in time to infinity, we define the time average <z(t) > of a sample func
tion x(t) by
1 f+T
<x(t) > == lim 2T z(t) dt
2'..  T
it this limit exists. It should be noted that <z(t) > may not exist (i.e.,
the finite average may not converge) for all or even for any of the sample
functions, and that even if the time averages do exist they may be differ
ent for different sample functions. Because of these facts and because
AVERAGES 67
the statistical average of 8 nonatationary random process is not generally
a constant function of time, we cannot hope to Bay in general that U time
average equals statistical average." Yet in certain cases it seems as
though time averages of almost all the sample functions ought to exist
and be equal to a constant statistical average.
For example, suppose that the voltage of a noisy diode operating under
fixed conditions in time is observed for a long period of time T and that
its time average is approximated by measuring the voltage at times kT/ K,
k = 1, ... ,K, where K is very large, and by averaging over this set of
K values. Suppose also that the voltages of K other diodes, identical to
the first and operating simultaneously under identical conditions, are
measured at one instant and averaged. If in the first case T/K is suf
ficiently large that the noise voltages measured at times T/K apart have
very little interdependence, it appears there is no physical mechanism
causing the K measurements on the single diode to average either higher
or lower than the simultaneous measurements on the K diodes, and we
would expect all the time averages and statistical averages to be equal
(in the limit). Note that in this example there is statistical stationarity.
Satisfactory statements of the connection between time and statistical
averages have in fact been obtained for stationary random processes.
The most important result is the ergodic theoremt of Birkoff, which states,
primarily, that for a stationary random process, the limit <x(t) > exists
for every sample function except for a set of probability zero. Hence
we are on safe ground when we speak of the time averages of the sample
functions of a stationary process. The time average of a stationary
random process is a random variable, but the ergodic theorem states
in addition that under a certain condition called ergodicity it is equal
with probability one to the constant statistical average E(x,). A precise
description of the ergodicity condition is beyond the scope of this book;
however, its essence is that each sample function must eventually take
on nearly all the modes of behavior of each other sample function in
order for a random process to be ergodic. One simple condition which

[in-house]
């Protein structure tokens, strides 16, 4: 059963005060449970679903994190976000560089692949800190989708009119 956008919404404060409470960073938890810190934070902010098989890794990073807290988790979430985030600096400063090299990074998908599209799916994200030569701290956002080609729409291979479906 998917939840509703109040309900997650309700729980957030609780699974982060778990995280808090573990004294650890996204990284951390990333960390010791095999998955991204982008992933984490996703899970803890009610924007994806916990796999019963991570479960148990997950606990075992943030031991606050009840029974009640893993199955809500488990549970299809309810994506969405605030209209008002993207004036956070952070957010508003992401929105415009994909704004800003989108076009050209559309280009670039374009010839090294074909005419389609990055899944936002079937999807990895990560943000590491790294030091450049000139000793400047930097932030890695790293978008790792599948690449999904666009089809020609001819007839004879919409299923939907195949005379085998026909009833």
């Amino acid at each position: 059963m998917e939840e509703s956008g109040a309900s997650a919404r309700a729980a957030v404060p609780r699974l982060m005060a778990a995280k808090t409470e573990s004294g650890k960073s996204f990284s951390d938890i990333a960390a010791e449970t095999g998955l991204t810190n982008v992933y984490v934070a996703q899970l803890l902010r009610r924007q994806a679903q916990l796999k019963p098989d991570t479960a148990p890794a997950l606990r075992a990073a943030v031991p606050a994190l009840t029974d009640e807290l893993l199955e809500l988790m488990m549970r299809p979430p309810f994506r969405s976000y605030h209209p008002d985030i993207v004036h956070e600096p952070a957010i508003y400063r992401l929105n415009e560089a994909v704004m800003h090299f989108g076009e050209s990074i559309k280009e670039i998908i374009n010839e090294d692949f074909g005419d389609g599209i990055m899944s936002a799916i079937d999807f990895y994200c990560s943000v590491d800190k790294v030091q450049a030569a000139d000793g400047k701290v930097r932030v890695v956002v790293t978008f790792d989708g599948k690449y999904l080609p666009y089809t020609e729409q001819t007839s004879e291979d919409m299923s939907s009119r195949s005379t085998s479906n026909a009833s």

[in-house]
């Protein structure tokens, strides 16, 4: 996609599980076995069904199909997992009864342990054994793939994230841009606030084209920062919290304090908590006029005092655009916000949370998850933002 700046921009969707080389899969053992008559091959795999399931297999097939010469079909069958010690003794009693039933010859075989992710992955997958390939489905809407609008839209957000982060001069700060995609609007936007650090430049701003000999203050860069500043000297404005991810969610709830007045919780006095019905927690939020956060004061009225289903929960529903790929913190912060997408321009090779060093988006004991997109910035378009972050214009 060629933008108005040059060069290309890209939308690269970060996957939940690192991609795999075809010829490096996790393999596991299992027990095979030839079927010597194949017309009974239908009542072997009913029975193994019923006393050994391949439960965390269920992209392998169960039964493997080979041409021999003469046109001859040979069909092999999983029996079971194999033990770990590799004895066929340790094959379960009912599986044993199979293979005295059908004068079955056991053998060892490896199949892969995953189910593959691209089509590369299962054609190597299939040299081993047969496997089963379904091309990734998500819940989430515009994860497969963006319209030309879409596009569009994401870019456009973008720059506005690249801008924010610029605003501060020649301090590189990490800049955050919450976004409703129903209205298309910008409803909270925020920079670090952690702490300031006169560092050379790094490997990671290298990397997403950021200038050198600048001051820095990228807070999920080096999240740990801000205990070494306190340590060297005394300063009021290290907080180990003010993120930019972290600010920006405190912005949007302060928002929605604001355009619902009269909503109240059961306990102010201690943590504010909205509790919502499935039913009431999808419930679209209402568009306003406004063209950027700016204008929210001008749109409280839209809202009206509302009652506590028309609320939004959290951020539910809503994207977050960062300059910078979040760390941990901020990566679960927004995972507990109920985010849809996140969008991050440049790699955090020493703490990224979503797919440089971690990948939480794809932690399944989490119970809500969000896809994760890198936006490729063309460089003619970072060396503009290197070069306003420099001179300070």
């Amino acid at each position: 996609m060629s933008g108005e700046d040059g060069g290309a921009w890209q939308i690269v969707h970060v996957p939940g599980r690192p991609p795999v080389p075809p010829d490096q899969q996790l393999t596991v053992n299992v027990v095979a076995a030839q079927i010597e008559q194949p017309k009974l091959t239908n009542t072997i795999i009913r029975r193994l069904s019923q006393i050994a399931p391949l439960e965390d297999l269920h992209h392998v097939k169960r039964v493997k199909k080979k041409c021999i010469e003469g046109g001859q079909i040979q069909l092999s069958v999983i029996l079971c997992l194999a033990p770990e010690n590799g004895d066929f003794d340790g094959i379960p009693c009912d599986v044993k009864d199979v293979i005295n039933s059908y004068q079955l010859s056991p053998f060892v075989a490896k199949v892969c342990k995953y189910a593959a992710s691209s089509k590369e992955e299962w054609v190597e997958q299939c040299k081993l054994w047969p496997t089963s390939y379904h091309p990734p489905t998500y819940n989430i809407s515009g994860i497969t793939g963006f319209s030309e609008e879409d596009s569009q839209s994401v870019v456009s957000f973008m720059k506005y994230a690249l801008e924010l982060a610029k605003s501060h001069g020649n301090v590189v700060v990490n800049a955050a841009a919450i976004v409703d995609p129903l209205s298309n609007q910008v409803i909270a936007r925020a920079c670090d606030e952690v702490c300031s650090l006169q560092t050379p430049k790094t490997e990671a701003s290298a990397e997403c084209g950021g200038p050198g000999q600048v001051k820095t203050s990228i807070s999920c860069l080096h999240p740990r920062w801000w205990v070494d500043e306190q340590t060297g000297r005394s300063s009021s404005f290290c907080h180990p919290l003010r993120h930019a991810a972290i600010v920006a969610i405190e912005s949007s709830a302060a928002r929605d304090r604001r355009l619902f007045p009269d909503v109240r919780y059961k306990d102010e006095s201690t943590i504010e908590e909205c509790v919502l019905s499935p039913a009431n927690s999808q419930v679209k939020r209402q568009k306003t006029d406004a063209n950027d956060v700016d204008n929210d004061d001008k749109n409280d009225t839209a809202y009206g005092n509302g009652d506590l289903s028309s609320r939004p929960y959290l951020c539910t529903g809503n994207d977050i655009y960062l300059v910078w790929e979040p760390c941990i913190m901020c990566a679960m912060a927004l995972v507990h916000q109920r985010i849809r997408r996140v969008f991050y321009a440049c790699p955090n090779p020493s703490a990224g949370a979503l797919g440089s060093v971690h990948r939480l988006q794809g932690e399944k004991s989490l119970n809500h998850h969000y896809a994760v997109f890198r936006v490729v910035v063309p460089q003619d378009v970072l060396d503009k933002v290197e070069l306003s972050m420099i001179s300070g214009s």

implies ergodicity for the important class of gaussian random processes
with continuous autocorrelation functions ist
(477)
where R(".) is the autocorrelation function of the random process and the
t Bee Kbincbin (I, Chapa. 2 and 3), Doob (II, Chaps. 10 and 11, Arta. 1 and 2), or
LoINe (I, Chap. 9).
: Condition (477) may be inferred from Doob (II, Chap. 11, Arts. 1 and 8). See
also Grenander (I, Art. 5.10). (See Art. &4 of this book for the definition of a
gaussian random process.)
68 RANDOM SIGNALS AND NOISE
process is assumed to be stationary with zero mean. In general, how
ever, no condition on R(7) can guarantee ergodicity.
It should be noted that if a random process is ergodic, any function of
the process (satisfying certain measurability conditions) is also an ergodic
random process and therefore has equal time and statistical averages.
In particular, if the random process with sample functions x(t) is ergodic,
then
1 f+T
E(X,2) = lim 2T x
2
(t) dt
T....  1'
with probability one.
Convergence in Probability. Although we cannot prove the ergodic
theorem here, we can prove a lesser statement relating time and statisti
cal averages. Let x(t) be a sample function of a widesense stationary
random process with a finite mean m ~ and 'a finite variance (1s2. The
finiteinterval time average As(T) of a sample function is defined by the
equation
1 f+T
A ~ ( T ) = 2T 1' x(t) dt
Then if the limit exists,
lim As(T) = <z(t
1'.....
(478)
(479)
For fixed T, as x(t) is allowed to range over all possible sample functions,
Az(T) defines a random variable which we shall also denote by A.(T).
We shall show below that if the autocorrelation function of the random
process is absolutely integrable about the square of the mean of the
process, i.e., if
(480)
then the random variables As(T) converge in probability to m
s
as T + QO.
First, by takingthe statistical average of Eq. (478) and interchanging
the order of averaging and integration, we find that
E[A..(T)] = 2 ~ J_+r
r
E(x,) tit = mOl (481)